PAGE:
10. Beatriz Galindo – Beatriz Galindo, sometimes spelled Beatrix, was a Spanish Latinist and educator. She was a writer, humanist and a teacher of Queen Isabella of Castile and she was one of the most educated women of her time. There is uncertainty about her date of birth, some believe it is 1464 or 1474. She was also known as La Latina, Beatriz Galindo was born in a family of Zamoran origin in the lower nobility of hidalgos, formerly wealthy but almost destitute. It is likely that she was at one time a student of the great Spanish scholar Antonio de Nebrija and she was nicknamed La Latina for her skill in Latin, and was appointed tutor to the children of Queen Isabella of Castile. She taught Catherine of Aragon, the wife of Henry VIII of England, and Joanna of Castile. She wrote in Latin, producing poetry, and a commentary on Aristotle, in December 1491 she married Francisco Ramirez de Madrid. She was one of the first women to be active in life during the renaissance. It is reported that she dressed in the habit of a nun or abbess and she founded the Hospital of the Holy Cross in 1506 in Madrid, which still exists. The neighborhood in Madrid where she lived is known today as La Latina from her nickname. There are statues of her in Salamanca and Madrid, on Calle Goya 10 in Madrid lies the Beatriz Galindo Secondary School. In Salamanca there is an education and primary school that also takes her name. Francisca de Lebrija Luisa de Medrano The Biographical Dictionary of Women in Science By Marilyn Bailey Ogilvie, ISBN 978-0-415-92039-1 The Hidden Giants Women in Science by starlady. Accessed July 2008 Womens History by Jone Johnson Lewis at About. com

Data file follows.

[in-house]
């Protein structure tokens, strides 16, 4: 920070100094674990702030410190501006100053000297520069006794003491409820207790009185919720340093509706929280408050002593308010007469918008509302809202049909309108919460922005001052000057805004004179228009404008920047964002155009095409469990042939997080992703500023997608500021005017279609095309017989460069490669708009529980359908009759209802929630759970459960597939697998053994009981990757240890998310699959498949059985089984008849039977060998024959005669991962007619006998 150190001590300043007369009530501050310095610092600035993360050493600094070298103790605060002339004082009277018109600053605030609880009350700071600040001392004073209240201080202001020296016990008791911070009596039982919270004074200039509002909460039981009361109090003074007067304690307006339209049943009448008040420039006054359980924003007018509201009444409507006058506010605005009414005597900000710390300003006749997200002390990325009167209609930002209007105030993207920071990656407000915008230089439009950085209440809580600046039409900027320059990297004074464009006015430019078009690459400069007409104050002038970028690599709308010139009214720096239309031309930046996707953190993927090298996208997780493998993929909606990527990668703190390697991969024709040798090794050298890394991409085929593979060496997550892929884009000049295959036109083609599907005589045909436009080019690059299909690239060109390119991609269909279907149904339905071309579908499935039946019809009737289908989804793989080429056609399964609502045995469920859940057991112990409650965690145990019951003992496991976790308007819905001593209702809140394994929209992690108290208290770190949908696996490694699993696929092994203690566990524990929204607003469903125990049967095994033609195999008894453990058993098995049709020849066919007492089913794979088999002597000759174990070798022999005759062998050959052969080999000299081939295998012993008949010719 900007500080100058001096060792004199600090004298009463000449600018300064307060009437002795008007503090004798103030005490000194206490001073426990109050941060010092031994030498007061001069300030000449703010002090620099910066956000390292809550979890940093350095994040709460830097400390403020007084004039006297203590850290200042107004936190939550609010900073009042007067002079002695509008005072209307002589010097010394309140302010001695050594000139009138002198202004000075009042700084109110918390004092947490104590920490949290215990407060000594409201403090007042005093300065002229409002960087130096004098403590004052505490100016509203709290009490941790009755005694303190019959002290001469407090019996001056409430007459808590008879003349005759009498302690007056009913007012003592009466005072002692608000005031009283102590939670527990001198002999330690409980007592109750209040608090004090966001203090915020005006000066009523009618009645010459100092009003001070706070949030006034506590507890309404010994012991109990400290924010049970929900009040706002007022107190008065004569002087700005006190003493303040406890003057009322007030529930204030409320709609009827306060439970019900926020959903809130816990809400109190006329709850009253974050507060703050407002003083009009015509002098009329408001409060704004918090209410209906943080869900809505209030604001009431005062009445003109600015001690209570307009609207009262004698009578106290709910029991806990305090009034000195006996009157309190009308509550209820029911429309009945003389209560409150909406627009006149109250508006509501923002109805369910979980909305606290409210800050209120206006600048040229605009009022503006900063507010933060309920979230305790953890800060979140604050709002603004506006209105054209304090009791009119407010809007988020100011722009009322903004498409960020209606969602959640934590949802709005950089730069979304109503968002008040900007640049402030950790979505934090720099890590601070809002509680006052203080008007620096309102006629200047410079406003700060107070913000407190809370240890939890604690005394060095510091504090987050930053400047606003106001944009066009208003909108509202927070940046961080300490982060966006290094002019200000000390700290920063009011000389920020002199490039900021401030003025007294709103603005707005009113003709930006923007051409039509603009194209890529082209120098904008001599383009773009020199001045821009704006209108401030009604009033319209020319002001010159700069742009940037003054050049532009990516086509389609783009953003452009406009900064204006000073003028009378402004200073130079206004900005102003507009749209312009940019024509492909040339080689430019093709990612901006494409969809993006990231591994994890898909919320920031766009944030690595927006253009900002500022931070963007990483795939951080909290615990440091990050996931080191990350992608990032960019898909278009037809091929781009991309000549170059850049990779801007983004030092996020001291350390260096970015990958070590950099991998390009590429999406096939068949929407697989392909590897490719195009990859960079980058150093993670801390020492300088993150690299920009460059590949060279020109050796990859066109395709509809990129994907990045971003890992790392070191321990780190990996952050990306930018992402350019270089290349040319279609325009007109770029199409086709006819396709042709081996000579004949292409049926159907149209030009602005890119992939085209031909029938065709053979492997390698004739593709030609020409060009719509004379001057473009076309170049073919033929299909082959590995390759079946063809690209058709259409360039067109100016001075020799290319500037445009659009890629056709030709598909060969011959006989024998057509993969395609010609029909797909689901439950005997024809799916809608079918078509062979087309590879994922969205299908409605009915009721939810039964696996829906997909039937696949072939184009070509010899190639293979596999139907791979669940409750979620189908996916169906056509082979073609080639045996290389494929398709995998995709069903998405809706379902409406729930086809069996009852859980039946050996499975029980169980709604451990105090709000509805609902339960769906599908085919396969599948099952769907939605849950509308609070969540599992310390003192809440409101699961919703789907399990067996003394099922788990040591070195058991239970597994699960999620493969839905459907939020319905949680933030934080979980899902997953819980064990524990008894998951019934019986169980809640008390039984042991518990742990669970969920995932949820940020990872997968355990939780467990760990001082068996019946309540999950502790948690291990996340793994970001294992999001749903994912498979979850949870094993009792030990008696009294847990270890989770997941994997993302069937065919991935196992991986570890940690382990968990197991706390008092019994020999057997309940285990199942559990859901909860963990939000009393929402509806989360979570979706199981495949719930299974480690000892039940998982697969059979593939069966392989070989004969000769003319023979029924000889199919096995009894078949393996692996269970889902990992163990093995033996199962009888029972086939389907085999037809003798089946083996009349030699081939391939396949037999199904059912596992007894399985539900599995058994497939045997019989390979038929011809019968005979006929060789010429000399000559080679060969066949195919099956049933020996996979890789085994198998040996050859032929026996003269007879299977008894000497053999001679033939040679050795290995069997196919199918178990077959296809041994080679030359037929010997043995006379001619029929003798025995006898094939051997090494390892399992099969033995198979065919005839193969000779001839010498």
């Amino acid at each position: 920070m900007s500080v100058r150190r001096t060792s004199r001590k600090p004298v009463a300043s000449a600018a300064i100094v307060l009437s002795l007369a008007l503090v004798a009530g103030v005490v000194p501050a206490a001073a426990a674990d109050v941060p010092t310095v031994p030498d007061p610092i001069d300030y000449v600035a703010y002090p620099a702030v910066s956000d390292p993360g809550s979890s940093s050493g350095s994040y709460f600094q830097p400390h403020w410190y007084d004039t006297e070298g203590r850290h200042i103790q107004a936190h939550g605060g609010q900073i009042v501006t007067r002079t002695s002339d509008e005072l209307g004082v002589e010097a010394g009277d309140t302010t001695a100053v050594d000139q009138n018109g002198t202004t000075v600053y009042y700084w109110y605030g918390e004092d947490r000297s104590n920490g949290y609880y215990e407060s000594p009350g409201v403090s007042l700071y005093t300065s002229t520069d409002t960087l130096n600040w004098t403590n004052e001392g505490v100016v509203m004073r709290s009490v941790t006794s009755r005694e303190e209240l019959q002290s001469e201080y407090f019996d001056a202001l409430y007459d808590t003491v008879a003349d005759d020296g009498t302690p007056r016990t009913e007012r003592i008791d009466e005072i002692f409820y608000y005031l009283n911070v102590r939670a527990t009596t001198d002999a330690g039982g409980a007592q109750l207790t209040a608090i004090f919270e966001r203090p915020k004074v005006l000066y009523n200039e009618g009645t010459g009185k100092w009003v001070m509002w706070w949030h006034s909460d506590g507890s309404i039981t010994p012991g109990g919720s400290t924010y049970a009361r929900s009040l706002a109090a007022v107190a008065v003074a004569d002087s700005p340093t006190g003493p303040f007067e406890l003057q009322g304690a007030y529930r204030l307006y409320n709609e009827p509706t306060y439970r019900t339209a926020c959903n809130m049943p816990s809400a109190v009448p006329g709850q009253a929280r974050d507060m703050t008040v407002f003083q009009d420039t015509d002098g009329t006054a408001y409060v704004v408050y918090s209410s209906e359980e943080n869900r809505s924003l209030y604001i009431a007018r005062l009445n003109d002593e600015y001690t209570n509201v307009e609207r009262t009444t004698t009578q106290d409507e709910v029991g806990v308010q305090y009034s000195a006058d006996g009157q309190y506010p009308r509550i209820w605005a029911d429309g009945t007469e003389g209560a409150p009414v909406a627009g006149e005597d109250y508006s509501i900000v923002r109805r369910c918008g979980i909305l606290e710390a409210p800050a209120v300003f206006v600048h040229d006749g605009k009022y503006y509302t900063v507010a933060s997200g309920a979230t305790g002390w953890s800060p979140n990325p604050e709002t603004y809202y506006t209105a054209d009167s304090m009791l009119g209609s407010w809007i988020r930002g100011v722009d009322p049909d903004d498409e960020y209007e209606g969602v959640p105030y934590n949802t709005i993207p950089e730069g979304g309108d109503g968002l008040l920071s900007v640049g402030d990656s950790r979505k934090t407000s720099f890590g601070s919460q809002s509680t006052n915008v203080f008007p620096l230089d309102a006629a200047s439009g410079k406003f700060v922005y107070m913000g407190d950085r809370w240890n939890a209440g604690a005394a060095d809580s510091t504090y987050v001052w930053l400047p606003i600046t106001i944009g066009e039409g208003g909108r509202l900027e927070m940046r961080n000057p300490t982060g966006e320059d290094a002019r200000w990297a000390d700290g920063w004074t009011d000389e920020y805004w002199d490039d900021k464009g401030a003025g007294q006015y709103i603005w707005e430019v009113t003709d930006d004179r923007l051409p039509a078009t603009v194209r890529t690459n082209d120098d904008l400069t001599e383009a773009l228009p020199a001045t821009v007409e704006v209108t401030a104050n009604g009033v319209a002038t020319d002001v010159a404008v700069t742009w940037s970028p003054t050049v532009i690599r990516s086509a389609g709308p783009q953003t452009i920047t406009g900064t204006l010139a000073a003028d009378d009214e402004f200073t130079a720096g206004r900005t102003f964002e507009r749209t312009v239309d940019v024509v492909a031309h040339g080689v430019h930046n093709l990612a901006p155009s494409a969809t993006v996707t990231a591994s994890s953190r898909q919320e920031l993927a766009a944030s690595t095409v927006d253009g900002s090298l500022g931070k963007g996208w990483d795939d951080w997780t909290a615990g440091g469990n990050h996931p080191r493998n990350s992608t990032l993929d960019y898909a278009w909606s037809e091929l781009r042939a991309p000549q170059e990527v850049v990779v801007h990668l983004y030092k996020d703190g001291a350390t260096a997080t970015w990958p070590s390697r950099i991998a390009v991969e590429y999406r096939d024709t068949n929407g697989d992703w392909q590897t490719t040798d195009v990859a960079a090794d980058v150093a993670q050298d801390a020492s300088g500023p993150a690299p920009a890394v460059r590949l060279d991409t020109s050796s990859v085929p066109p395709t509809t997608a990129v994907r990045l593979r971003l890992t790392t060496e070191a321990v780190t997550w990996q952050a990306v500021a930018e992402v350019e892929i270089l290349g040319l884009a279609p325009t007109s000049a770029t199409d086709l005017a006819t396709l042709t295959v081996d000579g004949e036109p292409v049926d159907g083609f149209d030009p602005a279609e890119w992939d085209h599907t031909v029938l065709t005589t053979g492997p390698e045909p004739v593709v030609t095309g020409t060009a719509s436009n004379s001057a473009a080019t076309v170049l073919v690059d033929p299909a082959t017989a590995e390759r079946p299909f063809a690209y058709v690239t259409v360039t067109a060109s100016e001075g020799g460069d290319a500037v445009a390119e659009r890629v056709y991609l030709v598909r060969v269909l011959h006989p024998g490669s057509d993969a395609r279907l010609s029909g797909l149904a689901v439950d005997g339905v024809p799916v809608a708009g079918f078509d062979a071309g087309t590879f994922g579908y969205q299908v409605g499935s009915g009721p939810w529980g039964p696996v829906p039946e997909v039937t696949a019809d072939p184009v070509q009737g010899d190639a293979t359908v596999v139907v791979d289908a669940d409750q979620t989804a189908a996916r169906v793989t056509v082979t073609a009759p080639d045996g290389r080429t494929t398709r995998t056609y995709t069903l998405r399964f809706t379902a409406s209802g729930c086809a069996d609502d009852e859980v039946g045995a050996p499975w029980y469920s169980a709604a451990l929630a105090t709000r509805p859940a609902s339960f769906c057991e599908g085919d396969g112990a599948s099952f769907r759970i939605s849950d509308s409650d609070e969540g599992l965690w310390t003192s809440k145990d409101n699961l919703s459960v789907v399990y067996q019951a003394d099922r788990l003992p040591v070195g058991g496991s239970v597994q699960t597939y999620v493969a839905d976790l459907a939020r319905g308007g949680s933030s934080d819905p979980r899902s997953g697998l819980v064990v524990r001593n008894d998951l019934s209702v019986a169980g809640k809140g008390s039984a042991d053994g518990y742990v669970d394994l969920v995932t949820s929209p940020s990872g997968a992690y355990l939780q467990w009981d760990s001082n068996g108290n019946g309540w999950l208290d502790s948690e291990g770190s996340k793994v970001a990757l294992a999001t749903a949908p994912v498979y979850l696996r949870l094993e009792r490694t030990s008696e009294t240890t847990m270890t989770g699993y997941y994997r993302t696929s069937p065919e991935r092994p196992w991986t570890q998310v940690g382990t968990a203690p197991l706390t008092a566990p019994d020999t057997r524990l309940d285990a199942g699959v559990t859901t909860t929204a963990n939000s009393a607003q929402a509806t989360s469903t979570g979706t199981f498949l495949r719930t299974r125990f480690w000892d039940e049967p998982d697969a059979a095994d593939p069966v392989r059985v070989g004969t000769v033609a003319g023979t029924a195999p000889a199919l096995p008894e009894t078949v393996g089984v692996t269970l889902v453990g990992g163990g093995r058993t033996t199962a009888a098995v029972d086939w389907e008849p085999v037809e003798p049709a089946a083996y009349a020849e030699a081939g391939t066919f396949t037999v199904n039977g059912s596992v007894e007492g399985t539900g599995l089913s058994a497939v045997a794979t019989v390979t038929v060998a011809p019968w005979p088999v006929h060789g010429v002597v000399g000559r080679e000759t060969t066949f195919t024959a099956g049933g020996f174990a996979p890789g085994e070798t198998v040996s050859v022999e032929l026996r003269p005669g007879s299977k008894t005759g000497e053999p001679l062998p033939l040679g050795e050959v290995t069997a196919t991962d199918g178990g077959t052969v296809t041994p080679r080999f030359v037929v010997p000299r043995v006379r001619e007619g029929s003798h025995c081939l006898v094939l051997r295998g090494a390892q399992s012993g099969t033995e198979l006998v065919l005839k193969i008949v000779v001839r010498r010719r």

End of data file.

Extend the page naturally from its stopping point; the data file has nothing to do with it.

11. Mercurino Gattinara – Mercurino Arborio marchese di Gattinara was an Italian statesman and jurist. Gattinara was a humanist, imperialist, and conservationist and he was made a Cardinal of the Roman Catholic Church in 1529. He was born in Gattinara, near Vercelli, modern Piedmont, Mercurino Gattinara initially served as the legal advisor to Margaret of Austria in Savoy. She considered him as chief amongst her various counselors, Mercurino Gattinara is however mostly famous for having served as Emperor Charles Vs “Grand Chancellor of all the realms and kingdoms of the king. ”Upon the death of Charles counselor Chièvres, Gattinara would become the king’s most influential advisor. He was a Roman Catholic, humanist, Erasmian, jurist and scholar—at the same time idealist in his goals and he was a scholar of jurisprudence, the classic theory of the state, and the Christian doctrine of duty. Gattinara would guide Charles away from both his roots in dynastic Burgundy, and from the secular political theory of Spain at the time. His ideas of the primacy of the Empire in Europe were in contradiction with the growing trend toward the theory of the nation state. In his capacity as Chancellor, he urged Charles V to create an empire with the object of establishing global rule. His theory attempted to balance the solidarity of Christian nations, with the requirements of conquest for the establishment of one world empire, Gattinara was instrumental in shifting Charles V’s policy vision from that of a regional dynastic monarch to an empire-builder. Another goal espoused by Gattinara was to unite Christendom against the Turk, there was little practical basis for achieving such an understanding between the European powers, however. Gattinara’s own summation of his views included the goal of laying the foundations for a policy that was truly imperial, leading to a general war on the infidel. His first objective was the Emperor’s voyage to Italy as soon as the fleet was ready, Gattinara concealed the reason for expanding the fleet by reference to the troubles in Mexico. At every fresh opportunity Gattinara was for “taking time by the forelock” and this would function as a permanent guarantee of peace, not only on the peninsula, but in all Europe. Gattinara’s views were rooted in Dante, despite having to many practical setbacks. He faced deep-seated opposition to the council, and Gattinara began to acknowledge that many were against his plan. Many Spaniards suspected Gattinara of having interests in Italy, as so his motives were questioned, Gattinara held Dante’s dream of universal monarchy as the ultimate goal of Charles V’s rule, united both Christendom, and eventually the world. These ideas were in line with some of Charles’s other advisors, imperial ambassador at Henry VIII’s court, M. The Emperor was seen as the reviver of the Roman universal Monarchy who could put an end to the feudal and dynastic conflicts, and establish a democratic imperium